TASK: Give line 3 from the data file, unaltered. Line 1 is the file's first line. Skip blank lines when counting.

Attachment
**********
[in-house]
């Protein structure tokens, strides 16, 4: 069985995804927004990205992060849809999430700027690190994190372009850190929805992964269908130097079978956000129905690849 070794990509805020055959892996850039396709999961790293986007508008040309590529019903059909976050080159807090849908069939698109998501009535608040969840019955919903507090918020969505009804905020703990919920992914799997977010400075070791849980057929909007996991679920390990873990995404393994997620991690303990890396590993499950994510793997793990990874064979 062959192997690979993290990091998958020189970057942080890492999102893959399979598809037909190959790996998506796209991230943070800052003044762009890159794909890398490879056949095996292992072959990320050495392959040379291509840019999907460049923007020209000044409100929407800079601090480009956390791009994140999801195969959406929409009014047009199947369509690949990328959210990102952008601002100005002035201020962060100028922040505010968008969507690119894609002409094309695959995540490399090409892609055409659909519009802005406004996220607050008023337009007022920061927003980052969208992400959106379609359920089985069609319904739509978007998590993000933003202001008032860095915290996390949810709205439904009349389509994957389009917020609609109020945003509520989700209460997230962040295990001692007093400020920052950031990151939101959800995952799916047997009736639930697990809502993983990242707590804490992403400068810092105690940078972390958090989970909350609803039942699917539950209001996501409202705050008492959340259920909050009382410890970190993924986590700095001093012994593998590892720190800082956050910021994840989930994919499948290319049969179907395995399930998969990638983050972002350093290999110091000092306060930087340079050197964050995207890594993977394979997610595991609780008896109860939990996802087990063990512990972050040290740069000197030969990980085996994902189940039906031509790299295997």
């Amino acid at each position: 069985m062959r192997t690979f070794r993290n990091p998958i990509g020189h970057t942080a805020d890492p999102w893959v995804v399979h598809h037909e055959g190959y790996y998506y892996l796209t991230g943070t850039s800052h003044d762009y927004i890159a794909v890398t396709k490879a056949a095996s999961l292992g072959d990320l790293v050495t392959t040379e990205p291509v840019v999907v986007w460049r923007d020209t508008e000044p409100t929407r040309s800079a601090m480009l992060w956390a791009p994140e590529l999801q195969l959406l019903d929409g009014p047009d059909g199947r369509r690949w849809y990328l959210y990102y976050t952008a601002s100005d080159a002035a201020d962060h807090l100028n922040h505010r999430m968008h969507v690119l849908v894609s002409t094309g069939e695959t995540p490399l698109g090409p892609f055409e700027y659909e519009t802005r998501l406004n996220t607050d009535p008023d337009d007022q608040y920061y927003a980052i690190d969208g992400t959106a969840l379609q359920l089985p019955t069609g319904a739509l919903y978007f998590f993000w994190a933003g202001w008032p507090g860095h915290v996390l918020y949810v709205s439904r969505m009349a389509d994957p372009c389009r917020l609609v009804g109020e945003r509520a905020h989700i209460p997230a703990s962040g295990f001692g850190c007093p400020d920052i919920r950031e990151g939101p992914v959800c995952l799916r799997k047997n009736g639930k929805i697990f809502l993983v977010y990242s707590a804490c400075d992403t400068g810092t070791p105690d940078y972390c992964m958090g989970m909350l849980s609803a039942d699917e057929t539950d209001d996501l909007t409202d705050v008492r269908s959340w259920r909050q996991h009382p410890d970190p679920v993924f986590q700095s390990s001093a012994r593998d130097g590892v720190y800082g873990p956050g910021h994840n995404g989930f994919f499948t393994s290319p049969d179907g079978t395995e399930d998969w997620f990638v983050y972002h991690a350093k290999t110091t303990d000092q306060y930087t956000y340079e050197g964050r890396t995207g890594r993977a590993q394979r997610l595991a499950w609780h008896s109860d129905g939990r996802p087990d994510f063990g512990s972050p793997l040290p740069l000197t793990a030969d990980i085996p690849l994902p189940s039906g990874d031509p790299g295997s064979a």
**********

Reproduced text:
């Amino acid at each position: 069985m062959r192997t690979f070794r993290n990091p998958i990509g020189h970057t942080a805020d890492p999102w893959v995804v399979h598809h037909e055959g190959y790996y998506y892996l796209t991230g943070t850039s800052h003044d762009y927004i890159a794909v890398t396709k490879a056949a095996s999961l292992g072959d990320l790293v050495t392959t040379e990205p291509v840019v999907v986007w460049r923007d020209t508008e000044p409100t929407r040309s800079a601090m480009l992060w956390a791009p994140e590529l999801q195969l959406l019903d929409g009014p047009d059909g199947r369509r690949w849809y990328l959210y990102y976050t952008a601002s100005d080159a002035a201020d962060h807090l100028n922040h505010r999430m968008h969507v690119l849908v894609s002409t094309g069939e695959t995540p490399l698109g090409p892609f055409e700027y659909e519009t802005r998501l406004n996220t607050d009535p008023d337009d007022q608040y920061y927003a980052i690190d969208g992400t959106a969840l379609q359920l089985p019955t069609g319904a739509l919903y978007f998590f993000w994190a933003g202001w008032p507090g860095h915290v996390l918020y949810v709205s439904r969505m009349a389509d994957p372009c389009r917020l609609v009804g109020e945003r509520a905020h989700i209460p997230a703990s962040g295990f001692g850190c007093p400020d920052i919920r950031e990151g939101p992914v959800c995952l799916r799997k047997n009736g639930k929805i697990f809502l993983v977010y990242s707590a804490c400075d992403t400068g810092t070791p105690d940078y972390c992964m958090g989970m909350l849980s609803a039942d699917e057929t539950d209001d996501l909007t409202d705050v008492r269908s959340w259920r909050q996991h009382p410890d970190p679920v993924f986590q700095s390990s001093a012994r593998d130097g590892v720190y800082g873990p956050g910021h994840n995404g989930f994919f499948t393994s290319p049969d179907g079978t395995e399930d998969w997620f990638v983050y972002h991690a350093k290999t110091t303990d000092q306060y930087t956000y340079e050197g964050r890396t995207g890594r993977a590993q394979r997610l595991a499950w609780h008896s109860d129905g939990r996802p087990d994510f063990g512990s972050p793997l040290p740069l000197t793990a030969d990980i085996p690849l994902p189940s039906g990874d031509p790299g295997s064979a």